You may need to factor in the cost of healthcare for you and your family. In certain countries, it’s included as part of your salary package but in others you will have to pay for this separately. Alternatively, it may be free for everyone in your new country! 

If healthcare is included, it may be that dental or optical are not included, so make sure your salary allows for incidentals like these.

Plan your first visit home!

It’s important to have this to look forward to when you are moving abroad, otherwise it can be unsettling not knowing when you will see your friends and family again.

This was a must for me. Moving abroad was daunting and, while I knew it was going to be an epic adventure (and it has been!), I was also sad leaving my friends and family. So before I left, I planned my first trip home, which was only 8 weeks away. Lucky for me, I get to visit home around 3 to 4 times a year so my friends and family don’t really get a chance to miss me!

Want my advice? Of course you do! Moving abroad has brought me so many adventures and opportunities I could never have imagined so I say give it a go, even if it’s just for a short period of time. If you don’t like it, you can always just move back home.

Nothing is final until the very end.

Have you moved to another country? Or do you dream of living abroad? Let me know in the comments below!

Ellie-M

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21 Comments

    1. Thanks Jenny! I loved your post on Paris style. My brother lived there for over 15 years or so. I couldn’t seem to leave a comment though, apologies if I missed this!

  1. I moved to live permanently in the USA about 7 years ago and it was super stressful getting everything organized for the move. I’m probably going to return back home to the UK at some point in the next couple of years as my husband and I have decided we want to start fresh there so I’m not exactly looking forward to doing all that moving again, haha! Fab post!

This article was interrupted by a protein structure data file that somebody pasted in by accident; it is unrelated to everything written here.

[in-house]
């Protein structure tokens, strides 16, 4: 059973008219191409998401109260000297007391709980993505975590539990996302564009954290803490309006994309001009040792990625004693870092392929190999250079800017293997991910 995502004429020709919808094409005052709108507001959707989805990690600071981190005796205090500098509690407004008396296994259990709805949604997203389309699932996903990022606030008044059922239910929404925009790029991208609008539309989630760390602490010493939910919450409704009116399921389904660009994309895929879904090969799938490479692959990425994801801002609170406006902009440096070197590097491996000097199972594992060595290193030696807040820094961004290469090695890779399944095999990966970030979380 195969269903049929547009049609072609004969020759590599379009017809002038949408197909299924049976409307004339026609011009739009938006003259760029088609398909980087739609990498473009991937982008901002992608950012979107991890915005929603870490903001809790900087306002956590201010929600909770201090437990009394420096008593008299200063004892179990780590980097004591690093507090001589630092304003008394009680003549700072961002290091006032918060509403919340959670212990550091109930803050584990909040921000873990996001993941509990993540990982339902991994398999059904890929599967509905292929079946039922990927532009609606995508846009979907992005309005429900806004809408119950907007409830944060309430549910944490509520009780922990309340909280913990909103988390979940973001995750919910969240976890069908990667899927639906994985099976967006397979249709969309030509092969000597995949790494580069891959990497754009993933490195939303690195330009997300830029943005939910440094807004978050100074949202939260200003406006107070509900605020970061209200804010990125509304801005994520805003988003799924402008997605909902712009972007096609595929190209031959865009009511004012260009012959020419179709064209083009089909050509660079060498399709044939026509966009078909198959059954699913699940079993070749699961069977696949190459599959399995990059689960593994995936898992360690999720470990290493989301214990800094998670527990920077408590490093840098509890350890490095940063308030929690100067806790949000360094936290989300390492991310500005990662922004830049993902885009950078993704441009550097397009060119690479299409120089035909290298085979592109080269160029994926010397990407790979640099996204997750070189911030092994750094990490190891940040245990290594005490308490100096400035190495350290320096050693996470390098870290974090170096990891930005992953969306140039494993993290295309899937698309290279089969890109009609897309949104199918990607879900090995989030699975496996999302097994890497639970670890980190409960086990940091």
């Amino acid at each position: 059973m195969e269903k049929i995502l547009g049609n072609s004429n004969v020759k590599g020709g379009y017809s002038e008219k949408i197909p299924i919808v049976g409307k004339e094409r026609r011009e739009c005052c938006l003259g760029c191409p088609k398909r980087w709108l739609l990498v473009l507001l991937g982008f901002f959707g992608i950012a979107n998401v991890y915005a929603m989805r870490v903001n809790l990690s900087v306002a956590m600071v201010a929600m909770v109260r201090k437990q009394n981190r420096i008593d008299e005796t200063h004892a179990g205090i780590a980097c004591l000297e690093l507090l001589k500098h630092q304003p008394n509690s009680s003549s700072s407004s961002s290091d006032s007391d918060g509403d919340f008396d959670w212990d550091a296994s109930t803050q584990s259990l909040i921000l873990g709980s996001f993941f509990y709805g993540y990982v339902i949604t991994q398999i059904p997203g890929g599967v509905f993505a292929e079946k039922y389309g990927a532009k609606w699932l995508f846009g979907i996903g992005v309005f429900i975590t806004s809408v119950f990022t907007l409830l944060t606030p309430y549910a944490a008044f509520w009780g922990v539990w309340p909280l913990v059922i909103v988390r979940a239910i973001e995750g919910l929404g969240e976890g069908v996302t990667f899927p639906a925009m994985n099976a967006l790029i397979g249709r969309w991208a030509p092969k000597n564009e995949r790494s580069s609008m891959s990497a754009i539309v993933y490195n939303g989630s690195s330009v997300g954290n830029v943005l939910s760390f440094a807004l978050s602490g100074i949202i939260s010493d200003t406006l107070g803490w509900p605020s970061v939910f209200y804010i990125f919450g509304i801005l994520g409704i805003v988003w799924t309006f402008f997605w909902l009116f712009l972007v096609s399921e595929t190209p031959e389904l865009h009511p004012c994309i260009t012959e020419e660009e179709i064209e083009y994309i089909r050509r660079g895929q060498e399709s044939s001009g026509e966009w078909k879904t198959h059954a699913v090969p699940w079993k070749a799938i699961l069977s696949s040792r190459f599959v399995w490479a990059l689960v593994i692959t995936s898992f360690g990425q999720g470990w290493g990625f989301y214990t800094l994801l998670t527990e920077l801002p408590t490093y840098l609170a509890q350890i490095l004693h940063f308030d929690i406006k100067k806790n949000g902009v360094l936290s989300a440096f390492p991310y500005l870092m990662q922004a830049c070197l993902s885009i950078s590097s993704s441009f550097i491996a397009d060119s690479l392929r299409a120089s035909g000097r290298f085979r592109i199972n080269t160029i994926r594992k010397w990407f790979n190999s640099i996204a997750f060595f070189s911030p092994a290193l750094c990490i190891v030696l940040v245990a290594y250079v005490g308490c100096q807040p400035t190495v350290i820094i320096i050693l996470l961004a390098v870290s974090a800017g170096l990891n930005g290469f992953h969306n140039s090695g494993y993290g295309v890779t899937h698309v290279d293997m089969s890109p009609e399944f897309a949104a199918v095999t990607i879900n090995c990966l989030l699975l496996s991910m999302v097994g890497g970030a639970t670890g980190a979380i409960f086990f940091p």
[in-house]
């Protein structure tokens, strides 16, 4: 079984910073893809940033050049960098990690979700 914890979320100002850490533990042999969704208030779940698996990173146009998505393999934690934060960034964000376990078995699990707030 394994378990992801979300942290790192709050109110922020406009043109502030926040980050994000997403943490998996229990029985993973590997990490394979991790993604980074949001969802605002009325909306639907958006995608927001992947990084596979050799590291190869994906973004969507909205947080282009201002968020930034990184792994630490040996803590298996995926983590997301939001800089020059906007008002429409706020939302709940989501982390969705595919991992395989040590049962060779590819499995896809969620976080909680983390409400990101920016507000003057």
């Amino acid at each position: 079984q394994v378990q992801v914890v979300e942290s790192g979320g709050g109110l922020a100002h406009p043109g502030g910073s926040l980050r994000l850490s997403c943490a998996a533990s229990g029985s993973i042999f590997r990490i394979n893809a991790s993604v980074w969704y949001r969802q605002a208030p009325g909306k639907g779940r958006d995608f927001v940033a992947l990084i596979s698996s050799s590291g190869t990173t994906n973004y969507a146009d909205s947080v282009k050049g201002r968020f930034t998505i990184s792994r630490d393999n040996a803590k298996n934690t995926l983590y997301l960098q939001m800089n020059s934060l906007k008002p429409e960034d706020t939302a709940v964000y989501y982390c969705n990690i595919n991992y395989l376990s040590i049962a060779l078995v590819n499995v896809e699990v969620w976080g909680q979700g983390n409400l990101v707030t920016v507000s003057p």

1. Ah yes, I’ll most likely be heading back to Ireland in the next few years and don’t look forward to all the packing. i seem to have accumulated so much stuff here! Haha!

  2. This is amazing Ellie! I never would’ve guessed that the UAE is such a melting pot!

    I’ve never moved abroad or even traveled abroad – although I definitely want to when things have settled down a bit.

    However, I did pretty much on a whim move from Arizona to Hawaii over 2,500 miles away. It’s technically still the same country, although it really doesn’t feel like it a lot of times.

    I too am an introvert and it really forced me out of my comfort zone for sure! I didn’t know the person I was renting a room from, didn’t have a job yet, didn’t know anyone here. But I just passed 3 years here!

    1. Thanks Clarissa! I don’t think it matters whether it’s 500 or 5000 miles away from home, it’s still such a huge thing to do! And wow, you moved without a job, so brave!! I’d love to visit there someday 🙂

  3. Thanks for the inspiration. Although you should add to check your immigration status. Might not be needed for strong passport holders like US or UK, but very much an issue for other people who need to get all sorts of permissions before moving abroad.

  4. Moving overseas is such an adventure. I’m a dual citizen but moved away from the UK when I was 7. When I was 21 I got a one way ticket back to see how I found it. After four successful years I’ve decided to move back to Australia (not great timing but ah well) hoping my boyfriend will be able to join me here next year for the next stage of our adventure! (Ps the formatting of this on mobile is very clunky)

    1. Hope your boyfriend gets to join you soon, a shame right now with what’s going on. And I hope you have just as much of an adventure back in Australia 🙂

  5. Hi! As a student who is considering studying abroad the reasons you suggested to move abroad have made me more excited! Thanks for sharing.